Michigan Engineering Student Dies Of Coronavirus Weeks Before Graduation, Was Repeatedly Denied Testing
Bassey Offiong, a college senior majoring in chemical engineering at Western Michigan University, had just weeks to go before graduation. On March 28, the 25-year-old college student succumbed to COVID-19, WXYZ reports.
Offiong reportedly had no known prior health issues.
The Detroit native’s death was confirmed by school and county officials, following a university report that the school had three confirmed coronavirus cases.
Offiong had “enormous potential,” the university’s president said of the student in a press statement.
“On behalf of the entire Bronco community, I want to extend my deepest condolences to his entire family, including his sister Asari, who has been generous in communicating with us regularly,” WMU’s president, Edward Montgomery said.
Buy These 10 Moguldom Films For ONLY $9.99!
Offiong’s case is considered tragic not only because of his contracting COVID-19, but because Offiong was rejected for coronavirus testing several times while living off-campus in the Kalamazoo area despite symptoms such as shortness of breath, fatigue, and a fever, his sister told the Detroit News.
“I told him to ask them to test him,” Asari Offiong told the newspaper. “He said they refused to test him.”
According to Asari, one of the places that refused to test him said he had bronchitis. Offiong said she wasn’t ready to disclose the names of the facilities that denied her brother testing.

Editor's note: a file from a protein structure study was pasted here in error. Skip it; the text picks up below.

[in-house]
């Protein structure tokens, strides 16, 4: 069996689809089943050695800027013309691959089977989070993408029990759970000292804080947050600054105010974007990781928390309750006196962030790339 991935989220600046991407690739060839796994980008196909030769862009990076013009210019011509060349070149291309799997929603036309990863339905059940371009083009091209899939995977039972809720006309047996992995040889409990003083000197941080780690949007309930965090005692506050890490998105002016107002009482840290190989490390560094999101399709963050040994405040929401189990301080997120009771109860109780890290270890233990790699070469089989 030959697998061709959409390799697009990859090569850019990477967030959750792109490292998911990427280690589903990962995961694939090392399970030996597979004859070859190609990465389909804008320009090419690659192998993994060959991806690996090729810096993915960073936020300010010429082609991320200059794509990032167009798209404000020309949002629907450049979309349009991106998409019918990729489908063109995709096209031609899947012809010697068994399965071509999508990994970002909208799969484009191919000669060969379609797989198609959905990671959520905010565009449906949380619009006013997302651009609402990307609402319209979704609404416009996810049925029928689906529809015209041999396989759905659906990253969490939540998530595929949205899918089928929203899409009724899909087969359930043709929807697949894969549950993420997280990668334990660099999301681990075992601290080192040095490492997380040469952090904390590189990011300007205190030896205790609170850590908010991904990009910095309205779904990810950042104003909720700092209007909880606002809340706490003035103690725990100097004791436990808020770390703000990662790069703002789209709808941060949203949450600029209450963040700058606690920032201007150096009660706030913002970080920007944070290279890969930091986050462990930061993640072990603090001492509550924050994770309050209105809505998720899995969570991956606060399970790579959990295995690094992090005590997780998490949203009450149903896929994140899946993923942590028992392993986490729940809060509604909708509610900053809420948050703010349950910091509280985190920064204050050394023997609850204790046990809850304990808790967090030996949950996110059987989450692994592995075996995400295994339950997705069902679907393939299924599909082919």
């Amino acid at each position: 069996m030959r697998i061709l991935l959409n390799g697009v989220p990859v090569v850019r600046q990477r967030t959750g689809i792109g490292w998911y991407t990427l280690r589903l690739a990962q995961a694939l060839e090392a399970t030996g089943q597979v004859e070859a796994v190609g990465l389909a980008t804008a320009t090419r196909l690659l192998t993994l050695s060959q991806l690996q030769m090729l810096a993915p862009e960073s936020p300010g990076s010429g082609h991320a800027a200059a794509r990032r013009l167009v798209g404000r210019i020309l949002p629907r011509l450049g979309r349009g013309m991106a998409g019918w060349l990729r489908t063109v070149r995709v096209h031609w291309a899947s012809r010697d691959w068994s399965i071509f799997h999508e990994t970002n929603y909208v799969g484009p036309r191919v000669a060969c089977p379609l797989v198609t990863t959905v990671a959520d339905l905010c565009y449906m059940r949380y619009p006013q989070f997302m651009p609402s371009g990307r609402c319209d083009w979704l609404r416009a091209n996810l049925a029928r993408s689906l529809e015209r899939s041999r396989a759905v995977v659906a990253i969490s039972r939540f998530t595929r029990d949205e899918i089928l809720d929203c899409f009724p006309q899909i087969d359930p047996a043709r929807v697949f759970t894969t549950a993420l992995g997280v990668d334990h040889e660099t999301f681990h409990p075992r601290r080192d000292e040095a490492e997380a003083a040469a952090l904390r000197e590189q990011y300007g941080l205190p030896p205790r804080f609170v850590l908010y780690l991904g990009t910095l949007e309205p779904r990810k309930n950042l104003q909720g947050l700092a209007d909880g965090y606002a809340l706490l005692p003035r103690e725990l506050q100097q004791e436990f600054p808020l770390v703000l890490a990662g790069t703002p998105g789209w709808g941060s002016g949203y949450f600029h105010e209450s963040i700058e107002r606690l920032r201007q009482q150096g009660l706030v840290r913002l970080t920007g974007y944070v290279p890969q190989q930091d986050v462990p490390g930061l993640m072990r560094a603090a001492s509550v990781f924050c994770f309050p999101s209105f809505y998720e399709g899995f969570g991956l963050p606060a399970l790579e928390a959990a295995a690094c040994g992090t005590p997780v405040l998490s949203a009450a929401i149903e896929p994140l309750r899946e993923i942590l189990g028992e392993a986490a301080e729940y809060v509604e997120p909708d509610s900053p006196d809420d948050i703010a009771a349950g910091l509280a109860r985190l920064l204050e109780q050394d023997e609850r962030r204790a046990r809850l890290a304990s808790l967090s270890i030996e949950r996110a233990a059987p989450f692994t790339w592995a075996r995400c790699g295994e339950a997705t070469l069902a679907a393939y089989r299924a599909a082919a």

Her brother died after spending a week on a ventilator at a hospital in Royal Oak, The New York Post reported.
“I know God has him in his presence,” Asari said. “He loved God.”
Listen to GHOGH with Jamarlin Martin | Episode 70: Jamarlin Martin Jamarlin goes solo to discuss the COVID-19 crisis. He talks about the failed leadership of Trump, Andrew Cuomo, CDC Director Robert Redfield, Surgeon General Jerome Adams, and New York Mayor de Blasio.
People are being denied testing all across the country due to CDC guidelines for testing and the lack of tests available.
“States determine who is eligible for public COVID-19 testing in accordance with CDC guidelines,” The Washington Post reported. “In the early weeks of the outbreak, as the CDC struggled to roll out tests, the agency strictly limited testing to those most likely to be infected and most in need of acute care. Even a person with a fever and a cough who had traveled to a country with widespread community transmission such as China, Iran or Italy could not get tested unless they were sick enough to be hospitalized.”